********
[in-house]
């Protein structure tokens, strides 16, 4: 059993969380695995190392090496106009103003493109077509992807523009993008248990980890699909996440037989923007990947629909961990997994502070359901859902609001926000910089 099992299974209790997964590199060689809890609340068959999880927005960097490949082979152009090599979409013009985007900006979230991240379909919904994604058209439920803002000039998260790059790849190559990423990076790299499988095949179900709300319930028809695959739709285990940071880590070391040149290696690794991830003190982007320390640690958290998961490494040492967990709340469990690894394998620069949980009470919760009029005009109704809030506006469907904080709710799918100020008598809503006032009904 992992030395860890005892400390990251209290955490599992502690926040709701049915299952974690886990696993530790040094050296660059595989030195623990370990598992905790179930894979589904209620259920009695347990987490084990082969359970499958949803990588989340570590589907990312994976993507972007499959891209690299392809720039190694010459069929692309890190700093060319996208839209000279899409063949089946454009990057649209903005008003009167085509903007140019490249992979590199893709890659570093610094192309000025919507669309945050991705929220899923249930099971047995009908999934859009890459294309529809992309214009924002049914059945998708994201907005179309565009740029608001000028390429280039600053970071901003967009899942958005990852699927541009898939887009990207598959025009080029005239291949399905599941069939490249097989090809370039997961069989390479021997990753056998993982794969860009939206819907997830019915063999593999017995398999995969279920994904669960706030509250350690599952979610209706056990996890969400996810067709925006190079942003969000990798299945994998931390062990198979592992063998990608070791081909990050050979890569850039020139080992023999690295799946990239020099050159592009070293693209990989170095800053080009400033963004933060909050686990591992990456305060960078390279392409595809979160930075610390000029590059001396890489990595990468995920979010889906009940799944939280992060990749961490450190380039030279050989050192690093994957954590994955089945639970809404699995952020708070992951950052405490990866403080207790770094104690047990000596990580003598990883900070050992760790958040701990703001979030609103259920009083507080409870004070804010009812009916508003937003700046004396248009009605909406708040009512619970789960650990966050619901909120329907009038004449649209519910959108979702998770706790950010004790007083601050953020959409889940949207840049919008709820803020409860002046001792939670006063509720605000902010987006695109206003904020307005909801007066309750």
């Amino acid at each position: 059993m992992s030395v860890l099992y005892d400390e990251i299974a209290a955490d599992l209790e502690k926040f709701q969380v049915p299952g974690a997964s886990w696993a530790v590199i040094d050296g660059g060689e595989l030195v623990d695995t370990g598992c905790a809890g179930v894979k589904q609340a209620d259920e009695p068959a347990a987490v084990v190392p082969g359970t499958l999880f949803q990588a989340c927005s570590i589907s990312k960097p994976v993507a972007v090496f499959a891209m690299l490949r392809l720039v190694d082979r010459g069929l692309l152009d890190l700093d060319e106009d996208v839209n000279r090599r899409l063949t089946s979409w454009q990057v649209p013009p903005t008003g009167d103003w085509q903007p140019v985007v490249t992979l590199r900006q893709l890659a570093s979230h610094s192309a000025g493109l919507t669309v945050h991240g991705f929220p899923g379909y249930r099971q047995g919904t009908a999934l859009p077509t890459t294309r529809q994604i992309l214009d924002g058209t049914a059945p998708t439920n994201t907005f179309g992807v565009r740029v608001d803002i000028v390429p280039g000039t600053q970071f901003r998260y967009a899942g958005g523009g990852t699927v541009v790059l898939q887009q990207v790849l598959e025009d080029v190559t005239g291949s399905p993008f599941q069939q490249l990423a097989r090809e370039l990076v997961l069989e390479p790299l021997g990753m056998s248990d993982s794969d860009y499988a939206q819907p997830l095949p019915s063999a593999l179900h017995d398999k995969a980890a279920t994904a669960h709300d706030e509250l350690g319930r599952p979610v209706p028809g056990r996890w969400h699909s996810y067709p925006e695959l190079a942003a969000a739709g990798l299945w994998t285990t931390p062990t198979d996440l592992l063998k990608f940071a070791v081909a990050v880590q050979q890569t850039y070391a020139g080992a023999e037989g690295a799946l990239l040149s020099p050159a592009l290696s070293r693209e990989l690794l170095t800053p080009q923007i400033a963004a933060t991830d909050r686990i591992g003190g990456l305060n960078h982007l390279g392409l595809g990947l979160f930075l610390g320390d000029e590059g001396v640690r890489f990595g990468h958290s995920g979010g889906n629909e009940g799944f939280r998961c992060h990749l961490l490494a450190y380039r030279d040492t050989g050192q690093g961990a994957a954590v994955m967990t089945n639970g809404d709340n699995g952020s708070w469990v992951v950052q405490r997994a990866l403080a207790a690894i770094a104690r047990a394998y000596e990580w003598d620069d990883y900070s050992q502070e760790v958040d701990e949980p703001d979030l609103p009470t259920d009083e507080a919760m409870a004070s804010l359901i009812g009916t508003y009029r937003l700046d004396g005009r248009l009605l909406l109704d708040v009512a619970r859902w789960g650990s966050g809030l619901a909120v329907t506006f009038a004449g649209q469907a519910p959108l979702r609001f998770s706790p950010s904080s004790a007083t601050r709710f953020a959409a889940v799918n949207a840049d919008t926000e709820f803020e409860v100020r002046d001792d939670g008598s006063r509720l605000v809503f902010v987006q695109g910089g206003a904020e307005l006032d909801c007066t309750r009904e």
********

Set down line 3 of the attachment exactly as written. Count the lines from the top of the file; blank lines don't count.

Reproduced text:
């Amino acid at each position: 059993m992992s030395v860890l099992y005892d400390e990251i299974a209290a955490d599992l209790e502690k926040f709701q969380v049915p299952g974690a997964s886990w696993a530790v590199i040094d050296g660059g060689e595989l030195v623990d695995t370990g598992c905790a809890g179930v894979k589904q609340a209620d259920e009695p068959a347990a987490v084990v190392p082969g359970t499958l999880f949803q990588a989340c927005s570590i589907s990312k960097p994976v993507a972007v090496f499959a891209m690299l490949r392809l720039v190694d082979r010459g069929l692309l152009d890190l700093d060319e106009d996208v839209n000279r090599r899409l063949t089946s979409w454009q990057v649209p013009p903005t008003g009167d103003w085509q903007p140019v985007v490249t992979l590199r900006q893709l890659a570093s979230h610094s192309a000025g493109l919507t669309v945050h991240g991705f929220p899923g379909y249930r099971q047995g919904t009908a999934l859009p077509t890459t294309r529809q994604i992309l214009d924002g058209t049914a059945p998708t439920n994201t907005f179309g992807v565009r740029v608001d803002i000028v390429p280039g000039t600053q970071f901003r998260y967009a899942g958005g523009g990852t699927v541009v790059l898939q887009q990207v790849l598959e025009d080029v190559t005239g291949s399905p993008f599941q069939q490249l990423a097989r090809e370039l990076v997961l069989e390479p790299l021997g990753m056998s248990d993982s794969d860009y499988a939206q819907p997830l095949p019915s063999a593999l179900h017995d398999k995969a980890a279920t994904a669960h709300d706030e509250l350690g319930r599952p979610v209706p028809g056990r996890w969400h699909s996810y067709p925006e695959l190079a942003a969000a739709g990798l299945w994998t285990t931390p062990t198979d996440l592992l063998k990608f940071a070791v081909a990050v880590q050979q890569t850039y070391a020139g080992a023999e037989g690295a799946l990239l040149s020099p050159a592009l290696s070293r693209e990989l690794l170095t800053p080009q923007i400033a963004a933060t991830d909050r686990i591992g003190g990456l305060n960078h982007l390279g392409l595809g990947l979160f930075l610390g320390d000029e590059g001396v640690r890489f990595g990468h958290s995920g979010g889906n629909e009940g799944f939280r998961c992060h990749l961490l490494a450190y380039r030279d040492t050989g050192q690093g961990a994957a954590v994955m967990t089945n639970g809404d709340n699995g952020s708070w469990v992951v950052q405490r997994a990866l403080a207790a690894i770094a104690r047990a394998y000596e990580w003598d620069d990883y900070s050992q502070e760790v958040d701990e949980p703001d979030l609103p009470t259920d009083e507080a919760m409870a004070s804010l359901i009812g009916t508003y009029r937003l700046d004396g005009r248009l009605l909406l109704d708040v009512a619970r859902w789960g650990s966050g809030l619901a909120v329907t506006f009038a004449g649209q469907a519910p959108l979702r609001f998770s706790p950010s904080s004790a007083t601050r709710f953020a959409a889940v799918n949207a840049d919008t926000e709820f803020e409860v100020r002046d001792d939670g008598s006063r509720l605000v809503f902010v987006q695109g910089g206003a904020e307005l006032d909801c007066t309750r009904e």